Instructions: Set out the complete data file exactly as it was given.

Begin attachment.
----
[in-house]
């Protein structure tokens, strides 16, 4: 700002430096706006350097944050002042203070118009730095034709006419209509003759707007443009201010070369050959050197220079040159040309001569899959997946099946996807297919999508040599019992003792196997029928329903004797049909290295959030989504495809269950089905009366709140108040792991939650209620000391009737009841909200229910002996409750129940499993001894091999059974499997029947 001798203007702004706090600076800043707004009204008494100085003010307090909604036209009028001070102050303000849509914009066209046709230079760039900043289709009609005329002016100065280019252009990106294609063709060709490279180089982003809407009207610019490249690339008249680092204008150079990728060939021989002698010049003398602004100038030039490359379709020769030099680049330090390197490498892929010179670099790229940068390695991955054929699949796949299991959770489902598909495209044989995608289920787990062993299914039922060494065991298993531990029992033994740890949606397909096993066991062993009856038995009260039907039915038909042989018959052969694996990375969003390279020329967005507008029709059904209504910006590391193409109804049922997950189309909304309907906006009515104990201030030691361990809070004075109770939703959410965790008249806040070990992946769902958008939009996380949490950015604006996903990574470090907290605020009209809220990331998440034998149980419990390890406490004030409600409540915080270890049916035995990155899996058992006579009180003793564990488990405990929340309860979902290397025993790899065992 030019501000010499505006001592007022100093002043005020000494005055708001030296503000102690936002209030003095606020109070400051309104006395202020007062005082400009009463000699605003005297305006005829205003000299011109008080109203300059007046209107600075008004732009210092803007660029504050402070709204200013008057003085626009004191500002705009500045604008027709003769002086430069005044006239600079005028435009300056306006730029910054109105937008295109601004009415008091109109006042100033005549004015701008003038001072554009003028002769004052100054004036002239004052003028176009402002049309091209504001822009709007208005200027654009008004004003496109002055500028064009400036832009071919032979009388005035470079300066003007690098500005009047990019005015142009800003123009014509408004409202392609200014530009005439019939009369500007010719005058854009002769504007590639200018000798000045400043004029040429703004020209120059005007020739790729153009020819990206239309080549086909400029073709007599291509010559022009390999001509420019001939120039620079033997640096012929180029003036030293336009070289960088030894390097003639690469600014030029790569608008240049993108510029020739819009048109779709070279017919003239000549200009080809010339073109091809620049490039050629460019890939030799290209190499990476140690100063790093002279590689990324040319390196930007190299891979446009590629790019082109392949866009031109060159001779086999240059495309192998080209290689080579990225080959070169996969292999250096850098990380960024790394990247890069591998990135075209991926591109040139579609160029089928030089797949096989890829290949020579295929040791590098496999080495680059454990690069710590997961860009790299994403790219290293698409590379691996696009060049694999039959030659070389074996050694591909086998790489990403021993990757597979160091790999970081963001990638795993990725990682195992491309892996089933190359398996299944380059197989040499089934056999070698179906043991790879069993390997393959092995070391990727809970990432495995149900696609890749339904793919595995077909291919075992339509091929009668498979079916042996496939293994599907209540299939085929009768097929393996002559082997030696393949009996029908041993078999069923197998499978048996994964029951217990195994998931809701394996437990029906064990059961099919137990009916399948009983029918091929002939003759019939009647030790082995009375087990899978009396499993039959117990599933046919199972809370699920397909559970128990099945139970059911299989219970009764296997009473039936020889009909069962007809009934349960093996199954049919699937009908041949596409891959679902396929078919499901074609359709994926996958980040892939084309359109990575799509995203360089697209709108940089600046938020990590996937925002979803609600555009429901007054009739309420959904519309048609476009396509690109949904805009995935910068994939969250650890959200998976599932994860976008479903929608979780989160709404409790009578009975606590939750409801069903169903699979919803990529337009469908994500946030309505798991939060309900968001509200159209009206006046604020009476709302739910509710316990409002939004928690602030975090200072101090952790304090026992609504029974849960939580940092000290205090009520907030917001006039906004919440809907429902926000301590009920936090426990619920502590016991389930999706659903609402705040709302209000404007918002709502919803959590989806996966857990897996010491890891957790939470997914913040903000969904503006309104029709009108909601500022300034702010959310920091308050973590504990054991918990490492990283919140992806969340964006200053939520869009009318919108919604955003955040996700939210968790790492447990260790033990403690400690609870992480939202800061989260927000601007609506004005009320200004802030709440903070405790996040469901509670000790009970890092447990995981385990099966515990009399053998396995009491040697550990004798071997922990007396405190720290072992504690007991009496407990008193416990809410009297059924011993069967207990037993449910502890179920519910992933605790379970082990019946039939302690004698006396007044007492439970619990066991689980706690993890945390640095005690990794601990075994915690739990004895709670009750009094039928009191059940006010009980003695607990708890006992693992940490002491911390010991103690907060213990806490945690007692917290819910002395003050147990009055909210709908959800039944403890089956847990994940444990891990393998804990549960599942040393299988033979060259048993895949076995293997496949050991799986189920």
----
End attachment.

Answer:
[in-house]
């Protein structure tokens, strides 16, 4: 700002430096706006350097944050002042203070118009730095034709006419209509003759707007443009201010070369050959050197220079040159040309001569899959997946099946996807297919999508040599019992003792196997029928329903004797049909290295959030989504495809269950089905009366709140108040792991939650209620000391009737009841909200229910002996409750129940499993001894091999059974499997029947 001798203007702004706090600076800043707004009204008494100085003010307090909604036209009028001070102050303000849509914009066209046709230079760039900043289709009609005329002016100065280019252009990106294609063709060709490279180089982003809407009207610019490249690339008249680092204008150079990728060939021989002698010049003398602004100038030039490359379709020769030099680049330090390197490498892929010179670099790229940068390695991955054929699949796949299991959770489902598909495209044989995608289920787990062993299914039922060494065991298993531990029992033994740890949606397909096993066991062993009856038995009260039907039915038909042989018959052969694996990375969003390279020329967005507008029709059904209504910006590391193409109804049922997950189309909304309907906006009515104990201030030691361990809070004075109770939703959410965790008249806040070990992946769902958008939009996380949490950015604006996903990574470090907290605020009209809220990331998440034998149980419990390890406490004030409600409540915080270890049916035995990155899996058992006579009180003793564990488990405990929340309860979902290397025993790899065992 030019501000010499505006001592007022100093002043005020000494005055708001030296503000102690936002209030003095606020109070400051309104006395202020007062005082400009009463000699605003005297305006005829205003000299011109008080109203300059007046209107600075008004732009210092803007660029504050402070709204200013008057003085626009004191500002705009500045604008027709003769002086430069005044006239600079005028435009300056306006730029910054109105937008295109601004009415008091109109006042100033005549004015701008003038001072554009003028002769004052100054004036002239004052003028176009402002049309091209504001822009709007208005200027654009008004004003496109002055500028064009400036832009071919032979009388005035470079300066003007690098500005009047990019005015142009800003123009014509408004409202392609200014530009005439019939009369500007010719005058854009002769504007590639200018000798000045400043004029040429703004020209120059005007020739790729153009020819990206239309080549086909400029073709007599291509010559022009390999001509420019001939120039620079033997640096012929180029003036030293336009070289960088030894390097003639690469600014030029790569608008240049993108510029020739819009048109779709070279017919003239000549200009080809010339073109091809620049490039050629460019890939030799290209190499990476140690100063790093002279590689990324040319390196930007190299891979446009590629790019082109392949866009031109060159001779086999240059495309192998080209290689080579990225080959070169996969292999250096850098990380960024790394990247890069591998990135075209991926591109040139579609160029089928030089797949096989890829290949020579295929040791590098496999080495680059454990690069710590997961860009790299994403790219290293698409590379691996696009060049694999039959030659070389074996050694591909086998790489990403021993990757597979160091790999970081963001990638795993990725990682195992491309892996089933190359398996299944380059197989040499089934056999070698179906043991790879069993390997393959092995070391990727809970990432495995149900696609890749339904793919595995077909291919075992339509091929009668498979079916042996496939293994599907209540299939085929009768097929393996002559082997030696393949009996029908041993078999069923197998499978048996994964029951217990195994998931809701394996437990029906064990059961099919137990009916399948009983029918091929002939003759019939009647030790082995009375087990899978009396499993039959117990599933046919199972809370699920397909559970128990099945139970059911299989219970009764296997009473039936020889009909069962007809009934349960093996199954049919699937009908041949596409891959679902396929078919499901074609359709994926996958980040892939084309359109990575799509995203360089697209709108940089600046938020990590996937925002979803609600555009429901007054009739309420959904519309048609476009396509690109949904805009995935910068994939969250650890959200998976599932994860976008479903929608979780989160709404409790009578009975606590939750409801069903169903699979919803990529337009469908994500946030309505798991939060309900968001509200159209009206006046604020009476709302739910509710316990409002939004928690602030975090200072101090952790304090026992609504029974849960939580940092000290205090009520907030917001006039906004919440809907429902926000301590009920936090426990619920502590016991389930999706659903609402705040709302209000404007918002709502919803959590989806996966857990897996010491890891957790939470997914913040903000969904503006309104029709009108909601500022300034702010959310920091308050973590504990054991918990490492990283919140992806969340964006200053939520869009009318919108919604955003955040996700939210968790790492447990260790033990403690400690609870992480939202800061989260927000601007609506004005009320200004802030709440903070405790996040469901509670000790009970890092447990995981385990099966515990009399053998396995009491040697550990004798071997922990007396405190720290072992504690007991009496407990008193416990809410009297059924011993069967207990037993449910502890179920519910992933605790379970082990019946039939302690004698006396007044007492439970619990066991689980706690993890945390640095005690990794601990075994915690739990004895709670009750009094039928009191059940006010009980003695607990708890006992693992940490002491911390010991103690907060213990806490945690007692917290819910002395003050147990009055909210709908959800039944403890089956847990994940444990891990393998804990549960599942040393299988033979060259048993895949076995293997496949050991799986189920």